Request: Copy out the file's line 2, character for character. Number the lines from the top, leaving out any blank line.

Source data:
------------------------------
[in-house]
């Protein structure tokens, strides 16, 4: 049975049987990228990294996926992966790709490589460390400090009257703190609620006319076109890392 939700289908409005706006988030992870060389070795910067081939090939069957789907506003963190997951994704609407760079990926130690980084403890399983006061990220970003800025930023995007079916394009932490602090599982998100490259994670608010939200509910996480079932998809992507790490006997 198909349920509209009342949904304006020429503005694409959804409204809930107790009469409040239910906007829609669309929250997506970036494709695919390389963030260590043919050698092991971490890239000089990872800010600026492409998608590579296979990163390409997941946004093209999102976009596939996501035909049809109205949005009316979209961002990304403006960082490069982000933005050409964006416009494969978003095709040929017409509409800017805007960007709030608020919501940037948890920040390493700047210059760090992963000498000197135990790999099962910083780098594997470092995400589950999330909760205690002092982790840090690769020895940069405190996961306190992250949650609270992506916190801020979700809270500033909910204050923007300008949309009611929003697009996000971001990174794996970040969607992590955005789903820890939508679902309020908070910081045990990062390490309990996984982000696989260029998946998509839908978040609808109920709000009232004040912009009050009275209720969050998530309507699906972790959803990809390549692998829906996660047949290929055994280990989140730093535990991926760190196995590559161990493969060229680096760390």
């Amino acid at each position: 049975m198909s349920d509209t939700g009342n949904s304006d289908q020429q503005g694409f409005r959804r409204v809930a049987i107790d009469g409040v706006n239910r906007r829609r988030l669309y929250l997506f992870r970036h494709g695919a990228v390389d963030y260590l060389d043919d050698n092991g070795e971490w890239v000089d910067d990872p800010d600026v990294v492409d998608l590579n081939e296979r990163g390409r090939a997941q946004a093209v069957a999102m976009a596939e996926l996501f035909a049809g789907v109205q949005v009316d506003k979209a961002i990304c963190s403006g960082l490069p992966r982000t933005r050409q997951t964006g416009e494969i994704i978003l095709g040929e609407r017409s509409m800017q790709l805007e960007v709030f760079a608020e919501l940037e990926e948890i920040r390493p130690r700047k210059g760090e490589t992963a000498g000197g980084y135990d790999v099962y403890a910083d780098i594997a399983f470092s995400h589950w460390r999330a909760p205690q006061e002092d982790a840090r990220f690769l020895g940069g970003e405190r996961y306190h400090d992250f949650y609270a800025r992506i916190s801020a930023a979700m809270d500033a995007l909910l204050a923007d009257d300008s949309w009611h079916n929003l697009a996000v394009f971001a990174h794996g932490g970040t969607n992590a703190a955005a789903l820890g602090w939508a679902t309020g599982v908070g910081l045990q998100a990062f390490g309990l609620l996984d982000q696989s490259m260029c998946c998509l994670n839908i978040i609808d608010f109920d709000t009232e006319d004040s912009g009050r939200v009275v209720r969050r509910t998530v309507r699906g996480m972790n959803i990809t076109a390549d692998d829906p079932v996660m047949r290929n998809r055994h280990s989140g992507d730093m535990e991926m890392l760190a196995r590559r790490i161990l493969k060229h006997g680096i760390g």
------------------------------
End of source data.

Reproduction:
């Protein structure tokens, strides 16, 4: 049975049987990228990294996926992966790709490589460390400090009257703190609620006319076109890392 939700289908409005706006988030992870060389070795910067081939090939069957789907506003963190997951994704609407760079990926130690980084403890399983006061990220970003800025930023995007079916394009932490602090599982998100490259994670608010939200509910996480079932998809992507790490006997 198909349920509209009342949904304006020429503005694409959804409204809930107790009469409040239910906007829609669309929250997506970036494709695919390389963030260590043919050698092991971490890239000089990872800010600026492409998608590579296979990163390409997941946004093209999102976009596939996501035909049809109205949005009316979209961002990304403006960082490069982000933005050409964006416009494969978003095709040929017409509409800017805007960007709030608020919501940037948890920040390493700047210059760090992963000498000197135990790999099962910083780098594997470092995400589950999330909760205690002092982790840090690769020895940069405190996961306190992250949650609270992506916190801020979700809270500033909910204050923007300008949309009611929003697009996000971001990174794996970040969607992590955005789903820890939508679902309020908070910081045990990062390490309990996984982000696989260029998946998509839908978040609808109920709000009232004040912009009050009275209720969050998530309507699906972790959803990809390549692998829906996660047949290929055994280990989140730093535990991926760190196995590559161990493969060229680096760390």